Every time we substitute chips with salad, deny ourselves a slice of cake or practice any other form of culinary self-control, a little bit of tension is stored within us.

All of this tension is released on Christmas day.

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The sheer mass of food present at Christmas is enough to intimidate most people.

Food is everywhere.

Some items of food are served within other items of food, like Inception but with calories instead of dreams.

People buy presents that are specifically targeted to further increase their ability to consume food and drink.

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It is impossible to escape from the near continuous torrent of food.

The abundance and accessibility of food induces you eat at a rate beyond that which you would have previously perceived possible.

Items of food are often actively brought to you by other members of the family who are  trying to offload them onto you in a desperate attempt to halt their own unstoppable consumption.

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It is likely that members of your family will have prepared dishes which they look upon with the same sense of pride that Michelangelo experienced upon the completion of the Sistine Chapel’s ceiling.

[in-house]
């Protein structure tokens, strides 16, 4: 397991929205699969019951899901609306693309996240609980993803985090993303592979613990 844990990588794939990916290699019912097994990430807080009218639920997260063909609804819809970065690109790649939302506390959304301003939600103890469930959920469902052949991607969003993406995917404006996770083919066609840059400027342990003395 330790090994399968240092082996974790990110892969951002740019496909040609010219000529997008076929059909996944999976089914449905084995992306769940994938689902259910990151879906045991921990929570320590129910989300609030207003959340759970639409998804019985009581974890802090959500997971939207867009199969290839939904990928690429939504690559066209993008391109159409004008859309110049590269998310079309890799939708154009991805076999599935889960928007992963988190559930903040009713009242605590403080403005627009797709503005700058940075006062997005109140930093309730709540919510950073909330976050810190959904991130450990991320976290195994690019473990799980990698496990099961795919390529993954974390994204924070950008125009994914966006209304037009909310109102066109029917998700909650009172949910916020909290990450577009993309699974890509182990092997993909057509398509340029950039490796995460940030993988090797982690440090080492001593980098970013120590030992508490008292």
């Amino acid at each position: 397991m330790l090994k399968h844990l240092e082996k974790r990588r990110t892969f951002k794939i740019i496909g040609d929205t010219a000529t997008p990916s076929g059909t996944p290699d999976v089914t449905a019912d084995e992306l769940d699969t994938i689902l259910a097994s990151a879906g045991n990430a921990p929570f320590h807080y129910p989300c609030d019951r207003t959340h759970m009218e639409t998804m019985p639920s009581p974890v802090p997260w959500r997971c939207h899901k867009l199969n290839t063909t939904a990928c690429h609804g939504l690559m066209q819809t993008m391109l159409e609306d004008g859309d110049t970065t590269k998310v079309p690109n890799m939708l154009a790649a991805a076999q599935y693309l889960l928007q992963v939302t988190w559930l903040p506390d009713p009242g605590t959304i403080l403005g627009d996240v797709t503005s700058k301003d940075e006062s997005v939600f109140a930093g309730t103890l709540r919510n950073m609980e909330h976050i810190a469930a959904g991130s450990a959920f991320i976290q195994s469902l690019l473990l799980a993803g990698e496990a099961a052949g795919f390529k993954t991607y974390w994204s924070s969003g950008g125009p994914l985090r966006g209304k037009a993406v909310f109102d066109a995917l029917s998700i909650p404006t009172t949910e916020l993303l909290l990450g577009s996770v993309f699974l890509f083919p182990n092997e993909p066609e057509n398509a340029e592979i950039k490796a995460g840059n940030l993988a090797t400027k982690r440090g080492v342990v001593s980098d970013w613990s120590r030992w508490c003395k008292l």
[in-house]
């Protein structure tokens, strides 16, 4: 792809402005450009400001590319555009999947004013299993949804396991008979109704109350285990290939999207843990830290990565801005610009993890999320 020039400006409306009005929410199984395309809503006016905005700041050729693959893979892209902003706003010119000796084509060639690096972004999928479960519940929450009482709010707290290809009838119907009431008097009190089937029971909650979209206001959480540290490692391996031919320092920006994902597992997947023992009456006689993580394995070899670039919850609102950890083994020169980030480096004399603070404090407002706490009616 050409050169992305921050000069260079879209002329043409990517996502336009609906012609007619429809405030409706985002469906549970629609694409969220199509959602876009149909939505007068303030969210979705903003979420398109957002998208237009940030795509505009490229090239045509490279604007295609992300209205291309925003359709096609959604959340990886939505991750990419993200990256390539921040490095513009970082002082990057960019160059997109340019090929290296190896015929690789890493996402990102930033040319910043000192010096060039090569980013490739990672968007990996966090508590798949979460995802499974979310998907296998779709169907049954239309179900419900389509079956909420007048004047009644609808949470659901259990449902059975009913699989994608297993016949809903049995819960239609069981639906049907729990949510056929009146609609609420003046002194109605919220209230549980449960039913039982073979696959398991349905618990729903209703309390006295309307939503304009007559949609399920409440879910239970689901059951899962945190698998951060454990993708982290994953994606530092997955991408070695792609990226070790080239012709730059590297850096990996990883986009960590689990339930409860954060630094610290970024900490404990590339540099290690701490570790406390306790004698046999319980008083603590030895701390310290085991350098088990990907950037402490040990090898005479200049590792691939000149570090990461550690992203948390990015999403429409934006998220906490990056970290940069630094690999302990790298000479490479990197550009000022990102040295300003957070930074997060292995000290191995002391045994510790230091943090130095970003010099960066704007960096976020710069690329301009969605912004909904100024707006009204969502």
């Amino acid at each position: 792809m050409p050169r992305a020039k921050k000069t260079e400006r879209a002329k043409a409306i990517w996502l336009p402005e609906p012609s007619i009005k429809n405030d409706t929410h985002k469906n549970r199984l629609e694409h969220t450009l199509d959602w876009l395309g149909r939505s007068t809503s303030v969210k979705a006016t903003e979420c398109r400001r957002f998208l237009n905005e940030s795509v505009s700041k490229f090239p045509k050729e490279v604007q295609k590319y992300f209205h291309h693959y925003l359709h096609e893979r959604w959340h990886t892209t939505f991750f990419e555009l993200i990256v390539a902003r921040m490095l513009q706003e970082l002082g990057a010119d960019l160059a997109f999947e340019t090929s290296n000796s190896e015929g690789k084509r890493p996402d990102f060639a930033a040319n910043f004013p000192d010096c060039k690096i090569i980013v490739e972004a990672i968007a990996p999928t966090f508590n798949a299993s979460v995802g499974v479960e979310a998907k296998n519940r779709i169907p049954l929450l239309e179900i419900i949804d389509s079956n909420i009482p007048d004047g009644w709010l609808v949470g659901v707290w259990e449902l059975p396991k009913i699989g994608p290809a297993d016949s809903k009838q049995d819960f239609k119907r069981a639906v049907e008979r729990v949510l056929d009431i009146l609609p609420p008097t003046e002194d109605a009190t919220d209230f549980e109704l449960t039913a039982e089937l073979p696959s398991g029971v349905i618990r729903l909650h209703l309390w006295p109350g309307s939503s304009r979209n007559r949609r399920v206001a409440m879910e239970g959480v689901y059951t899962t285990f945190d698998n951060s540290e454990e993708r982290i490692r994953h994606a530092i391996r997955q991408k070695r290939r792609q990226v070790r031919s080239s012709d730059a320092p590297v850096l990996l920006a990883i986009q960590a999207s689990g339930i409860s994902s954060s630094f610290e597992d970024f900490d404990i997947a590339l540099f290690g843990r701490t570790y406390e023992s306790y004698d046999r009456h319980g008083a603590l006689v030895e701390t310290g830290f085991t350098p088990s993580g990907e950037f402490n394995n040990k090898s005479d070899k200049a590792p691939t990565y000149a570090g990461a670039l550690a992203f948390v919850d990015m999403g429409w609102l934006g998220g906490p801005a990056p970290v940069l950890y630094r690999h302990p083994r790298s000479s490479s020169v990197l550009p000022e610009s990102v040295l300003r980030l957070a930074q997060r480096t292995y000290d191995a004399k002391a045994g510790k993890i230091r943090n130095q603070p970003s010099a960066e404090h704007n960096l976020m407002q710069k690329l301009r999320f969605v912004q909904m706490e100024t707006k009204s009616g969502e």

It is therefore hard not to experience a sense of obligation when they offer you a portion of their culinary magnum opus.

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Christmas day is a bit like Black Friday for your stomach in that it receives an unprecedented amount of business, all the digestive enzymes that work there get overly stressed and eventually everything implodes, leaving stranded you in a state of comatose on the sofa.

The physical consequences of this implosion normally manifest themselves when you attempt to dress yourself on Boxing Day and closing the zip on your jeans is the equivalent of squeezing said jeans, along with various other items of clothing, into an undersized suitcase before you go on holiday.

Once Christmas Day has passed, you are unsure if you will ever need to eat again.

However, on New Year’s Eve, the calories strike back in the form of alcoholic drinks.

New Year’s Eve calories are much more subtle than Christmas calories.

Not only is it hard to consider a liquid calorific, the more alcohol you ingest, the more intoxicated you become and the less aware you are of how calories work.

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Unless you possess an uncommonly high metabolism, it is impossible to consume vast quantities of food and without it exerting adverse effects on your waistline.

In order to counteract the calorific onslaught of Christmas day and New Year’s Eve, many people decide to take up running.

Running is similar to eating in that if you do for long enough it makes you feel sick.

When you first start running, it seems that everyone you pass doesn’t appear to be struggling as much as much as you are.

This may be because these people are just really fit.

However, it is comforting to imagine that a significant amount of people are just maintaining an illusion of fitness in order to appear impressive for as long as it takes to fully pass another person.